The worst thing about anxiety is, it’s the very definition of helpless. You’re consumed by the feeling your life is out of control. At the peak of being anxious, 10 years ago, even just thinking the word anxiety would begin the tightness in my stomach. The trouble is, as you try to protect yourself from those difficult feelings by avoiding what feels hard, life gets smaller. That’s why a new book from author Sarah Wilson is a game changer. She doesn’t claim to have all the answers, but she does have a new way of looking at anxiety: embrace it. Hence the title, First, We Make The Beast Beautiful. “I set out to write a different type of book because I found most of books out there were about learning how to live with anxiety and manage it, at best. That was a poor cousin to what I was looking for,” Wilson says.
You’ll have heard of Sarah – she’s the Australian journalist and TV presenter who built a global empire with her I Quit Sugar platform. What I didn’t know until I read this book is that she did all of this while anxious. She was diagnosed with anxiety and insomnia aged 12, later on with a thyroid condition and bipolar disorder, and has had suicidal moments, too. “My mania sees me go through these really intense highly anxious charged periods, then I crash physically.” But the root of all of this, she says, is anxiety, “an itchy sense that things are not right, a buzzing dis-ease”.
The book, says Wilson, is about how she learned to thrive with anxiety still being a big part of her life. “It’s about finding a way to be both – to be anxious and to have an incredible life. The two can feed into each other.” Your tendency to fret, she says, “can be the very thing that plonks you on the path to a great life.”
At the peak of being anxious, 10 years ago, even just thinking the word anxiety would begin the tightness in my stomach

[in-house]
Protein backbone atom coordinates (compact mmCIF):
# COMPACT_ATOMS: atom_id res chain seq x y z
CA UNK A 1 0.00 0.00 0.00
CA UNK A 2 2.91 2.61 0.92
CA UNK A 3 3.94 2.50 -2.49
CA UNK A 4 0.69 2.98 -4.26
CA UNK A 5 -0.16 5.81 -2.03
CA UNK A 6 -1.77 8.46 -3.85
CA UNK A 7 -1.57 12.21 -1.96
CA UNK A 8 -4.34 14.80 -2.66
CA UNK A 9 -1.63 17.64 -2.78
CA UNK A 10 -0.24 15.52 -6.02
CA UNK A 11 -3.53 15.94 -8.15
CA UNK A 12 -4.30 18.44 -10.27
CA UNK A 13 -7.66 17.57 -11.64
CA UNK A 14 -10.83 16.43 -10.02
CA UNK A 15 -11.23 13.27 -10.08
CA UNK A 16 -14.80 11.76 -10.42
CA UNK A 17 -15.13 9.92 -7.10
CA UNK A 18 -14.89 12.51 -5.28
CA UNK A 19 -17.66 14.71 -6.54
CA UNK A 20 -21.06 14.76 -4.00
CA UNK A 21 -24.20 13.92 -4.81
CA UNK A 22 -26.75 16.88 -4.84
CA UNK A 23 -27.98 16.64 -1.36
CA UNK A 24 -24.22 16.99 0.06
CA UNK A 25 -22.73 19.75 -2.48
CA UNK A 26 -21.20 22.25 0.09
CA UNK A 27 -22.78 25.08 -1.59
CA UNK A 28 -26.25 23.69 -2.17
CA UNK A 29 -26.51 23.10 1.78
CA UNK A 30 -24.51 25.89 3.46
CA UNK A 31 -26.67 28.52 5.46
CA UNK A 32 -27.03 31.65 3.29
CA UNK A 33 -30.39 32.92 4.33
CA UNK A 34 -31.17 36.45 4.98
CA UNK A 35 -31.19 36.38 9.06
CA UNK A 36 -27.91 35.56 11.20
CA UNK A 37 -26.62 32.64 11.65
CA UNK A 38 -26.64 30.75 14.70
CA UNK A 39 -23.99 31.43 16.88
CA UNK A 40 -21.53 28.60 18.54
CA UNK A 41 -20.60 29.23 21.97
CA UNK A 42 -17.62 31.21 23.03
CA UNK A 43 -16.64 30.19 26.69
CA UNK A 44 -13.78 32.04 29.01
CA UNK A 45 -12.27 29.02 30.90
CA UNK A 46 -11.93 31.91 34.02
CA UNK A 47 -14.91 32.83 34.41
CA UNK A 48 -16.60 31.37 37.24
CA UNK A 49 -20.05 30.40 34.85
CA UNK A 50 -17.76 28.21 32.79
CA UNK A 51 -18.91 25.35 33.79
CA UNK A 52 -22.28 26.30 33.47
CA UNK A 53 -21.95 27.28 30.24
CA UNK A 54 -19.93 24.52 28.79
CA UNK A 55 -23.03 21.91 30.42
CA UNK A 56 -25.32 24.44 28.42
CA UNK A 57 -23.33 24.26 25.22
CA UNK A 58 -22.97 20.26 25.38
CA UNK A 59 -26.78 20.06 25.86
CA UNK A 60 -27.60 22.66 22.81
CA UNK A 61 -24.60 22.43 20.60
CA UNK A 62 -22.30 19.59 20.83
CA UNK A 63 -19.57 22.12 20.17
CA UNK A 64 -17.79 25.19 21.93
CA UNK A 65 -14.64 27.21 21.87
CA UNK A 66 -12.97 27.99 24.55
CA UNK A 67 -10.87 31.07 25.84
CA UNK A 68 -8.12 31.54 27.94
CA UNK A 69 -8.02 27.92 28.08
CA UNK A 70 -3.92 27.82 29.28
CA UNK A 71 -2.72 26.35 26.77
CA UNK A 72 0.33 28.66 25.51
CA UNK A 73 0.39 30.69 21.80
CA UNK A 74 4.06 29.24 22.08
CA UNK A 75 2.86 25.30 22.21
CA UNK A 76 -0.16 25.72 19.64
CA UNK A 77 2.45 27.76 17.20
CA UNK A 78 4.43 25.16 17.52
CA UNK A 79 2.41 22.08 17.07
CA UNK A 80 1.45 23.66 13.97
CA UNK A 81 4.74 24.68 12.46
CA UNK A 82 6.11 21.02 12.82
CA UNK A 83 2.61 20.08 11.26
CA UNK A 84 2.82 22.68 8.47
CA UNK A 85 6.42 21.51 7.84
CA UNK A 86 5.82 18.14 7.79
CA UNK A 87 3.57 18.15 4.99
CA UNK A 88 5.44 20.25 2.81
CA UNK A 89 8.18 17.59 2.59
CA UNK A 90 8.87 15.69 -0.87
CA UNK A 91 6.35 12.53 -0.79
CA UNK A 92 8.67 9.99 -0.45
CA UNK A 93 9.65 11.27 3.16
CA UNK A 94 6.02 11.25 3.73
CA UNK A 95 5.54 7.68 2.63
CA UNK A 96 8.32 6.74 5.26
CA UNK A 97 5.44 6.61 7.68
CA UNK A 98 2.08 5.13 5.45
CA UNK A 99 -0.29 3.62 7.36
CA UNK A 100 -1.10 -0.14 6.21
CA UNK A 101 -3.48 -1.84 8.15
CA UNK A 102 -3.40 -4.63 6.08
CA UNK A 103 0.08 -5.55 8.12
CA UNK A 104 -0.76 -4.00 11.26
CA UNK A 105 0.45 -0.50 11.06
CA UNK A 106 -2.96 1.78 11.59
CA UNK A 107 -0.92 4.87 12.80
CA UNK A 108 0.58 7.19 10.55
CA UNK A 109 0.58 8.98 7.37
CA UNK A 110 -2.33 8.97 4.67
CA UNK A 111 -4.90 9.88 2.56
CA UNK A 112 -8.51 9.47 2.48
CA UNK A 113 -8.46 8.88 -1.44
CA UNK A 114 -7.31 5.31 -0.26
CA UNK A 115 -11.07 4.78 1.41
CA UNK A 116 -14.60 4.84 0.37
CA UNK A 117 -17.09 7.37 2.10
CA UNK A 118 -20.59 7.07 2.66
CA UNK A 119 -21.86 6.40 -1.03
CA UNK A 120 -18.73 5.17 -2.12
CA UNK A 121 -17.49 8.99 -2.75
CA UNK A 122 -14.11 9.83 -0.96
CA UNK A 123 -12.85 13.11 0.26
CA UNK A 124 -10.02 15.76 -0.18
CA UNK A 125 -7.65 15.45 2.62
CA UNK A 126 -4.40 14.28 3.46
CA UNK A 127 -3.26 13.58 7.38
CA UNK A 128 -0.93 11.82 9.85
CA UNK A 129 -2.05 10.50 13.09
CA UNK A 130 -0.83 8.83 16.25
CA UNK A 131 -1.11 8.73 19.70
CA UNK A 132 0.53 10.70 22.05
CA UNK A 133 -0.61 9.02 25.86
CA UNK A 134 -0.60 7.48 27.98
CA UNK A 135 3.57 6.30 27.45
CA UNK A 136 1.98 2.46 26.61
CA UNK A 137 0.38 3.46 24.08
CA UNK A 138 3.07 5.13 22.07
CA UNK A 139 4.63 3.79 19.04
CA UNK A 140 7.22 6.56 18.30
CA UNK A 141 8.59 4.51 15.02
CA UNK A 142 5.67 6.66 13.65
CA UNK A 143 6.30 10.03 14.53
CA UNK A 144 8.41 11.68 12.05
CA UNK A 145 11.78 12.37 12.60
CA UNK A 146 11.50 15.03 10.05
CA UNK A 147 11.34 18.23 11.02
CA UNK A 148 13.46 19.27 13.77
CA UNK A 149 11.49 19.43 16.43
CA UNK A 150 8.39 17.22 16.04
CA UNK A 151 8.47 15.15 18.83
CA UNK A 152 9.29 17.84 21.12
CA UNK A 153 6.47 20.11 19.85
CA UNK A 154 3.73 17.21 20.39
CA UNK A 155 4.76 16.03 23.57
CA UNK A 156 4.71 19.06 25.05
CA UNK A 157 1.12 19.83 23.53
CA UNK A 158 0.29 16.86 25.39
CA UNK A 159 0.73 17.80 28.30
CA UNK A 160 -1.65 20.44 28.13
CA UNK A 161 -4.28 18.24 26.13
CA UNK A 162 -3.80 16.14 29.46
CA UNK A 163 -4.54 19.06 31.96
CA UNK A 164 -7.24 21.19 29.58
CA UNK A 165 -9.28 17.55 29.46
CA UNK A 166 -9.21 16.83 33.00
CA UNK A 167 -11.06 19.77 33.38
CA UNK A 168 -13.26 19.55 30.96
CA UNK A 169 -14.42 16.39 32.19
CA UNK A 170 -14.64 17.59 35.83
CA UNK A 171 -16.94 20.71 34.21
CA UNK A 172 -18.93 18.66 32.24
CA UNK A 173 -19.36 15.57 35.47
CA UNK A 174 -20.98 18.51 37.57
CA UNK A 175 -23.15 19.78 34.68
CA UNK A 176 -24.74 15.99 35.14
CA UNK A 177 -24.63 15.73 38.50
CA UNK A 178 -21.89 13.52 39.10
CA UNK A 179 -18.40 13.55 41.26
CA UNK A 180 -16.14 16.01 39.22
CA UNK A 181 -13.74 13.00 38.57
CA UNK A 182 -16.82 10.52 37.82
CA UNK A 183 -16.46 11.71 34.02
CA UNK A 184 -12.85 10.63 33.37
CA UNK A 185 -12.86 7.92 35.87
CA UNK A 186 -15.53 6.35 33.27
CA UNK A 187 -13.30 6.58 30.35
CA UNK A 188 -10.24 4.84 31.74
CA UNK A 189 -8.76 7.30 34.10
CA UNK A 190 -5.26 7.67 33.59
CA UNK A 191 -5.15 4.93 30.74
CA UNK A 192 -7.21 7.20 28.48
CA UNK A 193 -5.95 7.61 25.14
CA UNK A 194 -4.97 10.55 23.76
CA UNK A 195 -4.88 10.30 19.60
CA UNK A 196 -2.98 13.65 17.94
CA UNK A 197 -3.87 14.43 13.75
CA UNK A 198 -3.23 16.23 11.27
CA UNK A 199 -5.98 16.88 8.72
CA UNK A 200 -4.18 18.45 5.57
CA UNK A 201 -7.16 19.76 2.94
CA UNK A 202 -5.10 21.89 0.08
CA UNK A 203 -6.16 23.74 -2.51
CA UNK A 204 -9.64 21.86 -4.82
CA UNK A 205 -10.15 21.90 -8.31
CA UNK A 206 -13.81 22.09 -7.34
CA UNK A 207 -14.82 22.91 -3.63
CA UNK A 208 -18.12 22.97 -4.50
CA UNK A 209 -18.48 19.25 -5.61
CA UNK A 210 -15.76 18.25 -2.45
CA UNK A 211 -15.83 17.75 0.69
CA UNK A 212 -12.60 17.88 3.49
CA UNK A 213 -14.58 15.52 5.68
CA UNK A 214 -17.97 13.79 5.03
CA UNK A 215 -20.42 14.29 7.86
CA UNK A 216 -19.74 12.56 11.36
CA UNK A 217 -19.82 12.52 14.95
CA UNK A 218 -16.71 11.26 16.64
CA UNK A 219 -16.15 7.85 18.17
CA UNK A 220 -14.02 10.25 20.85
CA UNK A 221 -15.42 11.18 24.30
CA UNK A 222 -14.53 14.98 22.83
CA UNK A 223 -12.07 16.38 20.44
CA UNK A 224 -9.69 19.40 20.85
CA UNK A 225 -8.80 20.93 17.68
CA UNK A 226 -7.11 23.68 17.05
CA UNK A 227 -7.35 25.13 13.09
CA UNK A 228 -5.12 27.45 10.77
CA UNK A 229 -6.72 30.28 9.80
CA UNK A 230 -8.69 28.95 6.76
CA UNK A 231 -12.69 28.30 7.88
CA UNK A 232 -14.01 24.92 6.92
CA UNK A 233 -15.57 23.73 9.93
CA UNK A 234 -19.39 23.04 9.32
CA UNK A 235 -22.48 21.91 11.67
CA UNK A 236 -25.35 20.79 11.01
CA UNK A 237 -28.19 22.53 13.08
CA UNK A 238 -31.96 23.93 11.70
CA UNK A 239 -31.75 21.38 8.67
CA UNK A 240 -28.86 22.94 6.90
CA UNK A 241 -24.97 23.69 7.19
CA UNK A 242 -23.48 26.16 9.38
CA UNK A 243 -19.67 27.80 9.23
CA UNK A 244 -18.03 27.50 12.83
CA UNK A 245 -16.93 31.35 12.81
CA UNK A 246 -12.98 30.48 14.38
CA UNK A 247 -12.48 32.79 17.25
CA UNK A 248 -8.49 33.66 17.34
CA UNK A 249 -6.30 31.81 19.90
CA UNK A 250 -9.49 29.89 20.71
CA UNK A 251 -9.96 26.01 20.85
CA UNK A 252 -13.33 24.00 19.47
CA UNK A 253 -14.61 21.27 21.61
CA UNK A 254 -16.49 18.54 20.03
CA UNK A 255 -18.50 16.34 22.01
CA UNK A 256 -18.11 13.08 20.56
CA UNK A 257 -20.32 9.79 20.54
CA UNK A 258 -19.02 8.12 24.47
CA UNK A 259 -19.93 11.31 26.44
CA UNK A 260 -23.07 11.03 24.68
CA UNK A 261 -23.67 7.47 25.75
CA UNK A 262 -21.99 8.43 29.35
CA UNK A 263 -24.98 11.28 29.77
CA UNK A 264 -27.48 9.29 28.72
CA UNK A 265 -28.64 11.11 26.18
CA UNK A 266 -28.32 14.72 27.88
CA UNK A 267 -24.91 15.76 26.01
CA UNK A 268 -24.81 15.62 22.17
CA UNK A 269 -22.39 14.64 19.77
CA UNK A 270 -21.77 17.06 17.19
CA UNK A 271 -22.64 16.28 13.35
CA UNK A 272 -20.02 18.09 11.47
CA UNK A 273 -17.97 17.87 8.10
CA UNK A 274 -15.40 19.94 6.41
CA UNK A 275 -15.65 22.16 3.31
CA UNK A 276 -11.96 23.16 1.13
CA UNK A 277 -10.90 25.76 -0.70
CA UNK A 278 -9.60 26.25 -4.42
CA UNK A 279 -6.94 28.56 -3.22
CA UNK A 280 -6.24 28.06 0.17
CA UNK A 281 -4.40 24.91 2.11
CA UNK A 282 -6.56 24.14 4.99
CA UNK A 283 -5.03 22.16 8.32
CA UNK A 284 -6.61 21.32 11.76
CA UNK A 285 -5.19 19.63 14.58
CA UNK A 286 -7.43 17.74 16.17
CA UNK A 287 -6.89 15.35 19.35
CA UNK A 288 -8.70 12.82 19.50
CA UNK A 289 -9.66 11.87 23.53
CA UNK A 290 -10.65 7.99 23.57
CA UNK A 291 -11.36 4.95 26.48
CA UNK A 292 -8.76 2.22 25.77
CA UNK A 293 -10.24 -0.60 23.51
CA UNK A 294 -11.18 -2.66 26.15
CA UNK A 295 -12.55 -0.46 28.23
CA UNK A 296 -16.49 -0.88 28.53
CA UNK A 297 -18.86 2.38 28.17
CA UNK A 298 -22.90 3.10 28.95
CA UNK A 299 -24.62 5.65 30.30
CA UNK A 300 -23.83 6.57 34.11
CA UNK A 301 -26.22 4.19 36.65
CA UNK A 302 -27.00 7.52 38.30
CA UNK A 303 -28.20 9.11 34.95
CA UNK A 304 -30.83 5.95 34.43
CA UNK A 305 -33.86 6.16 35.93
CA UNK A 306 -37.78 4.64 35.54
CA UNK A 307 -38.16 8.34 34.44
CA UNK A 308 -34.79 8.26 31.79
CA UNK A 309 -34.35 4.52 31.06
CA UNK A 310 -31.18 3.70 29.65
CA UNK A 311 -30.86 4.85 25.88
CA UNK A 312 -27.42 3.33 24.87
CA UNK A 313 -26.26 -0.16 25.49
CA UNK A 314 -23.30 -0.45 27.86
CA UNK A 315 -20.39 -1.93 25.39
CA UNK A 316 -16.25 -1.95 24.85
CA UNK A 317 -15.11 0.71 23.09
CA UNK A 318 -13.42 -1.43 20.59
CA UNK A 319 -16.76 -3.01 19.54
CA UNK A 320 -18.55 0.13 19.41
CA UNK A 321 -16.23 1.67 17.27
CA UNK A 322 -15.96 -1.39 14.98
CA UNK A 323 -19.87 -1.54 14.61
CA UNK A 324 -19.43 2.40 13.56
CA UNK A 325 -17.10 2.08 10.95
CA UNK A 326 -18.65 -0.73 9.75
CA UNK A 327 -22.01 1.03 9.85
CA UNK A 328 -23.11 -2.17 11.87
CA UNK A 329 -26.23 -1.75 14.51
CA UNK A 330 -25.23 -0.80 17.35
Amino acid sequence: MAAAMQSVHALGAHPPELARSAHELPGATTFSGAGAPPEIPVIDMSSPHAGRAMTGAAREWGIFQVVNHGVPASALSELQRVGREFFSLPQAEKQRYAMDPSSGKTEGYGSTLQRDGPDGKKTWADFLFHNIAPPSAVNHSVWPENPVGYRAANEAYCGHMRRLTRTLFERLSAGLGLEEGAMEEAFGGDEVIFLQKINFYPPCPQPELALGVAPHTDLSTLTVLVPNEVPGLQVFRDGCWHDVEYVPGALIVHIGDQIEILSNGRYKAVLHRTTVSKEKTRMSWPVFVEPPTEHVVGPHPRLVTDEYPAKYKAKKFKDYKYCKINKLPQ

This may feel impossible to you, right now – I know it would have when I felt anxious – but it’s worth trying, right? In the book, Wilson writes about the research on effective strategies, as well as how she finds balance. But trying any of this out is up to you. “You have to understand, research, investigate, make friends with your anxiety. We constantly run outwards for a solution. The whole medical model, including self help books is based on this. But I want this book to be a conversation, not the fix.”
1 Stop anxiety about anxiety
Anxiety attacks – or spirals, as Sarah describes them – are a hangover from times when there was a real threat to your life, but your body doesn’t know those times are over. “A lot of what we’re doing today emulates the anxious experience,” she says, referring to the pace we live at, multitasking, doing things faster. Which makes anxiety a natural response – for some people, it’s more natural than others. “It’s helpful to see that this is normal, something major isn’t going on, It’s my biology, the way I’m programmed.” If you begin to feel anxious, there’s research to prove one simple trick works: “Say to yourself: ‘I am anxious’. That in itself, giving it a label, is enough to dial down your anxious experience, stop that spiral.”
2 When anxiety strikes? First, write or walk
“Often how we feel when anxious is an inability to catch our thoughts, to piece apart the chaos,” says Sarah. At the point anxiety strikes, Sarah has found two things work for her: writing and walking. “An Australian philosopher, Robert Manne, said writing and walking operate at the same pace as discerning thought. Typing madly and driving superfast are anxiety inducing. Handwriting slows down our thoughts enough so we can catch up with ourselves.” All you have to do is scribble down your thoughts. Or, if you can, get out and walk. “It re-centres me enough so I can work out what is the next step forwards. This is the number one fix and it’s accessible to all.”
3 Morning routine - and other ways to get grounded
Too many decisions can be anxiety-inflaming – and, conversely, if you feel on edge, even deciding between yoga and the gym, porridge or eggs can feel impossible – “analysis paralysis”, as Sarah calls it. Declutter your day, so you’ve got fewer decision points – try standardising what you eat, do, wear. Sarah has a morning routine that grounds her and from which she never deviates: wake up, move (most often a run), meditate, plan day. “I do all the virtuous things in the morning, get them out of the way. They’re non negotiable, like brushing my teeth. It’s rewiring my brain, I’ve witnessed over many years how it’s able to shift the way I think for rest of day."